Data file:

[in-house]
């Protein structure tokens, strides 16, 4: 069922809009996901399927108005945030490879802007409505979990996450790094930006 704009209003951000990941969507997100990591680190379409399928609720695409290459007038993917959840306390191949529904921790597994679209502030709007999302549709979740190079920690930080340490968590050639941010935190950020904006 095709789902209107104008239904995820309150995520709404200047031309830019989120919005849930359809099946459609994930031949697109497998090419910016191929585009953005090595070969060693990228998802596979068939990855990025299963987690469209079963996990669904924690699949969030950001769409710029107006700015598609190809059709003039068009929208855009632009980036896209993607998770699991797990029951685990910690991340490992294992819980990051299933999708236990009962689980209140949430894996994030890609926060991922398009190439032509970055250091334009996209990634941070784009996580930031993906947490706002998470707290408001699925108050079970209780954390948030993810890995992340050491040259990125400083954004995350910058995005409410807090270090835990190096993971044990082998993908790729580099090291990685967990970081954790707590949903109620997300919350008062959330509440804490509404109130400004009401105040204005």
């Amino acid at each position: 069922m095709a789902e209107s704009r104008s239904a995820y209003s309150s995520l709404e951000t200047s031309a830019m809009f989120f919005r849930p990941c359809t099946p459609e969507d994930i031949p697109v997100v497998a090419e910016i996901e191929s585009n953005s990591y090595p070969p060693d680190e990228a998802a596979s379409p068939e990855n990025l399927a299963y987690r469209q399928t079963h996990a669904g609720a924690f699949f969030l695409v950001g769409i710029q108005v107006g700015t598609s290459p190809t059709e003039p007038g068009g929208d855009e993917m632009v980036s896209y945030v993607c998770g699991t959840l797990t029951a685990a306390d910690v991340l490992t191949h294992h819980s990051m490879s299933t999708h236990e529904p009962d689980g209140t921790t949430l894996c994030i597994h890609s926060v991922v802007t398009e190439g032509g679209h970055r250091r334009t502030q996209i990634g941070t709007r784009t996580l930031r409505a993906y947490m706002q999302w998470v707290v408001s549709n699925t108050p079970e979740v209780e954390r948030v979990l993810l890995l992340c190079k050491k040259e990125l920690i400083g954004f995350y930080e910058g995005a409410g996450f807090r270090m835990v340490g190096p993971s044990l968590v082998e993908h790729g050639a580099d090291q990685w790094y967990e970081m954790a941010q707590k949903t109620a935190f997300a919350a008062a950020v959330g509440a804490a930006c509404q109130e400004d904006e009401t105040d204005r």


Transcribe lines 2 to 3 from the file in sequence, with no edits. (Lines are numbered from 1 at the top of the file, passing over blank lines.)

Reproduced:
């Protein structure tokens, strides 16, 4: 069922809009996901399927108005945030490879802007409505979990996450790094930006 704009209003951000990941969507997100990591680190379409399928609720695409290459007038993917959840306390191949529904921790597994679209502030709007999302549709979740190079920690930080340490968590050639941010935190950020904006 095709789902209107104008239904995820309150995520709404200047031309830019989120919005849930359809099946459609994930031949697109497998090419910016191929585009953005090595070969060693990228998802596979068939990855990025299963987690469209079963996990669904924690699949969030950001769409710029107006700015598609190809059709003039068009929208855009632009980036896209993607998770699991797990029951685990910690991340490992294992819980990051299933999708236990009962689980209140949430894996994030890609926060991922398009190439032509970055250091334009996209990634941070784009996580930031993906947490706002998470707290408001699925108050079970209780954390948030993810890995992340050491040259990125400083954004995350910058995005409410807090270090835990190096993971044990082998993908790729580099090291990685967990970081954790707590949903109620997300919350008062959330509440804490509404109130400004009401105040204005």
């Amino acid at each position: 069922m095709a789902e209107s704009r104008s239904a995820y209003s309150s995520l709404e951000t200047s031309a830019m809009f989120f919005r849930p990941c359809t099946p459609e969507d994930i031949p697109v997100v497998a090419e910016i996901e191929s585009n953005s990591y090595p070969p060693d680190e990228a998802a596979s379409p068939e990855n990025l399927a299963y987690r469209q399928t079963h996990a669904g609720a924690f699949f969030l695409v950001g769409i710029q108005v107006g700015t598609s290459p190809t059709e003039p007038g068009g929208d855009e993917m632009v980036s896209y945030v993607c998770g699991t959840l797990t029951a685990a306390d910690v991340l490992t191949h294992h819980s990051m490879s299933t999708h236990e529904p009962d689980g209140t921790t949430l894996c994030i597994h890609s926060v991922v802007t398009e190439g032509g679209h970055r250091r334009t502030q996209i990634g941070t709007r784009t996580l930031r409505a993906y947490m706002q999302w998470v707290v408001s549709n699925t108050p079970e979740v209780e954390r948030v979990l993810l890995l992340c190079k050491k040259e990125l920690i400083g954004f995350y930080e910058g995005a409410g996450f807090r270090m835990v340490g190096p993971s044990l968590v082998e993908h790729g050639a580099d090291q990685w790094y967990e970081m954790a941010q707590k949903t109620a935190f997300a919350a008062a950020v959330g509440a804490a930006c509404q109130e400004d904006e009401t105040d204005r």